From teacher's pet to insufferable prig

The Baltimore Sun

Being a teacher's pet as a child endeared me to no one but teachers.

My third-grade teacher, Marian Gulley, once let me take a fourth-graders' history test. (At Elizaville Elementary School, the third and fourth grades were in a single classroom; the teacher instructed one class while the other studied, then reversed.) I scored a 96, from having listened to the fourth-grade class and read their history textbook for amusement. It was the highest grade on the test. I was proud, but my mother observed sagely, "I bet that didn't make you many friends in the fourth grade."

The key to being a teacher's pet is to always supply the Right Answer, because there is always a Right Answer for the student to divine. A dedication to supplying the Right Answer is not much help, however, in learning to think for oneself, particularly in circumstances where there is not or may not be a Right Answer.

Nevertheless, by the time I was a graduate student in English, my knowledge of the Right Answers in grammar and usage had made me a proper prig,* and I looked with scorn and derision on the unlettered, a category that included just about everyone not in an English department, and some who were.

What brings these reflections to mind is an article in The Guardian, "Michael Gove and 'correct grammar': let me explain this slowly," by Michael Rosen, which goes into the current dust-up on how grammar should be taught in Britain. Mr. Gove is education secretary; Mr. Rosen thinks that his pedagogy is unsound.

Mr. Rosen challenges the concept of the "correct grammar" to be taught in schools: "A problem that arises from talking about 'correct grammar' is that it suggests that all other ways of speaking or writing are incorrect. This consigns the majority to being in error. Gove might be happy with that way of viewing humanity, but I'm not."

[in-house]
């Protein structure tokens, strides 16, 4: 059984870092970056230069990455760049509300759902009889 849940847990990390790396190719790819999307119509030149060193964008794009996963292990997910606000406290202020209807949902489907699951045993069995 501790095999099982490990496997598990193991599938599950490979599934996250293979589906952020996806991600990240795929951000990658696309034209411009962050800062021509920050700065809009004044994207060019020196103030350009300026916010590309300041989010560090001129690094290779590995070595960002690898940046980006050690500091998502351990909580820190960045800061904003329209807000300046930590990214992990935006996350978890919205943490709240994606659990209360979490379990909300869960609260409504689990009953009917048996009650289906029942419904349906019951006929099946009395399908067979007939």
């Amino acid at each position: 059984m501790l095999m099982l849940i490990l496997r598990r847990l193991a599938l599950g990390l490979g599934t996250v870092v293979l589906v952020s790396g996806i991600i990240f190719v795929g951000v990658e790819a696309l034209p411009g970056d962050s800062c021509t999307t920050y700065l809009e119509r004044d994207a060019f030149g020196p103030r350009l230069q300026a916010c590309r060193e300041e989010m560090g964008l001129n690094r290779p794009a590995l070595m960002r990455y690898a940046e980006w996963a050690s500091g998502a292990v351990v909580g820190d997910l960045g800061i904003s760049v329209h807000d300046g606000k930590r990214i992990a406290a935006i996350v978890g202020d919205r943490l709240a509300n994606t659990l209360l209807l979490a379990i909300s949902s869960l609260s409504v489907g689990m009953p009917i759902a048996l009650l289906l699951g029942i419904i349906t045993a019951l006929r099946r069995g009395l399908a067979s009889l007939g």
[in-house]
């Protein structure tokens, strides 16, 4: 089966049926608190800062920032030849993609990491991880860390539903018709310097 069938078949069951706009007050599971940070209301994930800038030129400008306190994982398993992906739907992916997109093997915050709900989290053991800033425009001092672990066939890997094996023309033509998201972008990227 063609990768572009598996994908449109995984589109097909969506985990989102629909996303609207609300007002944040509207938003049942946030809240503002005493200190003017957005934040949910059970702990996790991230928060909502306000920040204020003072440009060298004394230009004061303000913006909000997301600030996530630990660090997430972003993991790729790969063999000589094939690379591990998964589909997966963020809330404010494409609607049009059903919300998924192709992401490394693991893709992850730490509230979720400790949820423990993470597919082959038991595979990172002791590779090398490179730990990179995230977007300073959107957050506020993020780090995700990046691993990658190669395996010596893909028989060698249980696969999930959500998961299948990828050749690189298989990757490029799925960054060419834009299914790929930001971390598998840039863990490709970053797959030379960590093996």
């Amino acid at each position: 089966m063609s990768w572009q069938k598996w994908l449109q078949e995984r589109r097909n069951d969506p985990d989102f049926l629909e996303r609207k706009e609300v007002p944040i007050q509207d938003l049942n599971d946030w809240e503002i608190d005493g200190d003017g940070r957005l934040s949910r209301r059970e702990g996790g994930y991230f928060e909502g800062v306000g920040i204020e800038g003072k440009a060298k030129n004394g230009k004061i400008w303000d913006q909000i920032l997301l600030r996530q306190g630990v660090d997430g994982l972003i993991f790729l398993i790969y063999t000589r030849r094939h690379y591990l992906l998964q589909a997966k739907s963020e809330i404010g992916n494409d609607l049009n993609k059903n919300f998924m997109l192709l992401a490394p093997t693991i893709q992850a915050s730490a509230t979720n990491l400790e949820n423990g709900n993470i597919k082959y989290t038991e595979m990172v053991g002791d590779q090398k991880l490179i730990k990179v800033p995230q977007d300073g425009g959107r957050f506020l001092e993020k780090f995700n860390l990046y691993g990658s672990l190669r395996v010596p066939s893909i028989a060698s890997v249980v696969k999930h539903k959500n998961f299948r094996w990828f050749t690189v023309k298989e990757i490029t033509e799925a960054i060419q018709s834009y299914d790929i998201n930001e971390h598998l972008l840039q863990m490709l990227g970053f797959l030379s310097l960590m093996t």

Further, "the immediate consequence of the grammar test introduced into Year 6 is that teachers are buying textbooks that are full of ungrammatical nonsense. Single words separated from sentences are being described as nouns and verbs. Words are only nouns or verbs when they are being used in real language. The word 'black' has been frequently used as an adjective, noun or verb, but it is only its use that tells us which. 'Up' is only a preposition when it's used as one. If I 'up' my work rate, it won't be."

What Mr. Rosen describes is very much like the grammar I was taught as a child: Standard written English is the only correct way of writing and speaking, there are many, many rules of grammar and usage, and there is always a Right Answer for the test.

Looking back, I see that that that method works for teachers' pets, but not for most students, who remain ever uncertain and uncomfortable about writing in their own language. So, if Mr. Gove chooses to ignore Mr. Rosen's warnings, I envision a curriculum in Britain that, like the one of my childhood, will produce two categories of graduates: unlettered and priggish.



*If you think I'm a bit much to take now, be grateful that you did not know me in my twenties.



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